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The Case for Arbitration in Labor Law Reform and The Employee Free Choice Act EFCA
by Employee Free Choice EFCAPrwire News Tuesday, Jun. 16, 2009 at 4:58 PM

Labor law reform must ensure that workers who want to join a union are able to do so without facing endless delays from corporations seeking to deny them a voice in the workplace.



Labor law reform must ensure that workers who want to join a union are able to do so without facing endless delays from corporations seeking to deny them a voice in the workplace. Companies currently use stall tactics to prevent workers from getting a contract. In fact, one year after a successful union election, 52 percent of workers’ unions still do not have a contract. Arbitration will give companies an incentive to negotiate in good faith and ensure that workers who have chosen to join a union actually get a contract. Even Big Business has agreed that arbitration is an efficient way to settle disputes. Clearly, their position is hypocritical and motivated by their desire to maintain a status quo in which corporations make millions while middle class families struggle.

Companies currently use stall tactics to prevent workers from getting a contract. Labor law reform must ensure that workers who want to join a union are able to do so without facing endless delays and stall tactics from companies seeking to deny them a voice in the workplace.

One year after a successful union election, 52 percent of employers deny their workers a contract. According to Cornell University researcher Kate Bronfenbrenner, 52 percent of workplaces had no collective bargaining agreement one year after a successful union election. Two years after an election, 37 percent of workers’ unions still had no labor agreement.1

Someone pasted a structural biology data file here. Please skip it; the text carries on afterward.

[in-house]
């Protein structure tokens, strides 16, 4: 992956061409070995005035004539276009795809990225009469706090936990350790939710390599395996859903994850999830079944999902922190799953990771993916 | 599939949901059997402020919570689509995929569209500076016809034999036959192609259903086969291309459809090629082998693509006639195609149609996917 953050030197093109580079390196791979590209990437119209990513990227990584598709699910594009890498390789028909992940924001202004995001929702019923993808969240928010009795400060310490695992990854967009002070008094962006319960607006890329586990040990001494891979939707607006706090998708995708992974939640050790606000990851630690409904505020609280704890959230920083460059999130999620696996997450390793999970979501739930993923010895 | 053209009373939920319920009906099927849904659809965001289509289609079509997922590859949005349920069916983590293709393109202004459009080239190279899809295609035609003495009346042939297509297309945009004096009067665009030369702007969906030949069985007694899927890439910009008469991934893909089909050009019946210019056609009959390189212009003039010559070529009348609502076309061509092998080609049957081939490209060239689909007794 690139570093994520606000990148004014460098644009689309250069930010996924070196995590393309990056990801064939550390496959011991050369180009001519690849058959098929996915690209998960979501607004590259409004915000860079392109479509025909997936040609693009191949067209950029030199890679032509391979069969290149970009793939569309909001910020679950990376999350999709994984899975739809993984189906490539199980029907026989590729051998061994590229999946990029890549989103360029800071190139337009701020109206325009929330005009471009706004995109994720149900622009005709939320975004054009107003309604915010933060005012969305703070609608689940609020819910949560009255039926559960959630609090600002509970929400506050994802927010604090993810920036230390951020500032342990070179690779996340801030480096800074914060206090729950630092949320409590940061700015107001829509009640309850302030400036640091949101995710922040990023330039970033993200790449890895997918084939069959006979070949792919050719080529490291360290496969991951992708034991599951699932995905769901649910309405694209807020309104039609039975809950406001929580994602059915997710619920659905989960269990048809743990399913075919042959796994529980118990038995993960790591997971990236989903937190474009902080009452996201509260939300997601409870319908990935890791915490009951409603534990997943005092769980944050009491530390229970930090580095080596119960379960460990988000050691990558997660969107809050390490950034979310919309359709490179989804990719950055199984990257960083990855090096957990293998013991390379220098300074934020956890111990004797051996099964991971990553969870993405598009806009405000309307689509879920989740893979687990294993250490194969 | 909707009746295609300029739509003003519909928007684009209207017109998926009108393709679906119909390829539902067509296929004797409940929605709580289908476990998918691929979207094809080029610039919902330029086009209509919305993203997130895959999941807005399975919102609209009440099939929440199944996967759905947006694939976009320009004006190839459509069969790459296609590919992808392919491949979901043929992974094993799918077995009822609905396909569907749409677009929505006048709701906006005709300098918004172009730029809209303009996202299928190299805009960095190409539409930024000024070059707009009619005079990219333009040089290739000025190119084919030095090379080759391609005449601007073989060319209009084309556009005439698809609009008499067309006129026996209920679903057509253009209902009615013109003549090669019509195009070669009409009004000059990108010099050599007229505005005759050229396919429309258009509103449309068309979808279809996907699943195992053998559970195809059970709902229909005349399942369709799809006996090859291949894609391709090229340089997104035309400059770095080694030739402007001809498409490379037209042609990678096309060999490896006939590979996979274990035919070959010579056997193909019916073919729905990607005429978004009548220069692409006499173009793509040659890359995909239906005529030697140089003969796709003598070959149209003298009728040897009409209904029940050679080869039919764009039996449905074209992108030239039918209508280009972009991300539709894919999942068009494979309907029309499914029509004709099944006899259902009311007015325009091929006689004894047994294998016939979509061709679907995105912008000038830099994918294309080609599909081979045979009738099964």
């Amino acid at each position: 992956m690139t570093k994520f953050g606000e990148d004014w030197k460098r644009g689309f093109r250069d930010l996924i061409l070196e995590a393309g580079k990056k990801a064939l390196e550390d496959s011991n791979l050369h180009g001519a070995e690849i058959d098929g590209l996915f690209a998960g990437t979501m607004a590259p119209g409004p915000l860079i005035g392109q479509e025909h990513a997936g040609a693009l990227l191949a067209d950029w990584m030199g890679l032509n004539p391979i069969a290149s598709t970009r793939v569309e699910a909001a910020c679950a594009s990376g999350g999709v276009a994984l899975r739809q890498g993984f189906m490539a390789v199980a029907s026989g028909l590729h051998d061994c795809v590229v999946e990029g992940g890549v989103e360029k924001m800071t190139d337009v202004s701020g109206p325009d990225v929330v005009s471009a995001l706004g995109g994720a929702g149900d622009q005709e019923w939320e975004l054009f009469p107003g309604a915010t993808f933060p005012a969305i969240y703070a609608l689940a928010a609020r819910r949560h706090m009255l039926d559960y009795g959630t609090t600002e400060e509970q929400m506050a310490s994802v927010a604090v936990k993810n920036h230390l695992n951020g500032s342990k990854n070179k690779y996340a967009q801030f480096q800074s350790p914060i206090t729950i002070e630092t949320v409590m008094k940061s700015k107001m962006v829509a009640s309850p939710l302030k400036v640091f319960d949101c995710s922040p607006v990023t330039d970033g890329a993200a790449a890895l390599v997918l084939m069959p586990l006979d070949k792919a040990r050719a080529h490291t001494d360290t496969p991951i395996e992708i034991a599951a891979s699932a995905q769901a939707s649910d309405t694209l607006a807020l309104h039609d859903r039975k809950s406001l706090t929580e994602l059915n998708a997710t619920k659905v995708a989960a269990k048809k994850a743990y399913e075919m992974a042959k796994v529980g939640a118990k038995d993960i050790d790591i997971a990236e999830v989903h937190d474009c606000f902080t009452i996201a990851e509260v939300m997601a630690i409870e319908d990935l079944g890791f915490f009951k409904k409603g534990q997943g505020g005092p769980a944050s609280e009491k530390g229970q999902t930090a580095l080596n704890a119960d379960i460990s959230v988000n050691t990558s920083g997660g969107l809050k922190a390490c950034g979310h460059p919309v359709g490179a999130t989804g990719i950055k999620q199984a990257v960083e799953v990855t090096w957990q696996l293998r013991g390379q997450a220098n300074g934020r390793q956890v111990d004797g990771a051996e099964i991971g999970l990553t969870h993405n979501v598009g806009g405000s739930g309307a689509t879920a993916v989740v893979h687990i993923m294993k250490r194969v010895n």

The Employee Free Choice Act would give both workers and companies the right to request mediation from an outside source if they cannot reach a contract. This will help end the delays that workers currently face and ensure negotiations will be completed in a timely manner.

Arbitration works to encourage voluntary settlement of contract negotiations. Experience in the public sector shows that only a small minority of negotiations end up requiring an arbitration decision, in most cases fewer than 10 percent. In half of the states and the District of Columbia, public sector employees have the right to resolve collective bargaining conflicts through arbitration, and yet the vast majority of these contracts are still settled voluntarily rather than through arbitration.2

Businesses are opposed to the arbitration provision and the Employee Free Choice Act overall because they want to maintain the status quo in which CEOs make millions while workers struggle to pay their mortgages and find affordable health care for their families.

Top opponent of labor law reform admitted CEOs do not want to give up control. Former Wal-Mart CEO Lee Scott said of the Employee Free Choice Act, “We like driving the car and we’re not going to give the steering wheel to anybody but us.”3

Big Business is hypocritical in its opposition to arbitration, a tool that companies routinely use to resolve disputes with consumers and workers.

Business praises arbitration as efficient and effective. In May 2008, more than a dozen business trade groups wrote a letter to Congress stating, “Arbitration is an efficient, effective, and less expensive means of resolving disputes for consumers, employers, investors, employees and franchisees, in addition to the many businesses that use the same system to resolve business disputes.” The Washington Post reported in 2006, “Over the past decade, the arbitration clause has become increasingly common in almost every consumer contract, whether it's for a credit card, telephone service, pesticide treatment or home construction…”4

1. Kate Bronfenbrenner, No Holds Barred: The Intensification of Employer Opposition to Organizing, May 2009

2. American Rights at Work, “Low Rates of Arbitration Use in the Public Sector,” 2009

3. The Wall Street Journal, Opinion, 11/18/08

4. The New York Times, 10/6/08; The Washington Post, 4/17/06

TAGS: Arbitration, American Rights at Work, EFCA, Employee Free Choice Act, Employee Free Choice, Labor Law Reform, Kate Bronfenbrenner, No Holds Barred. Unions, Union Blogs, AFL-CIO

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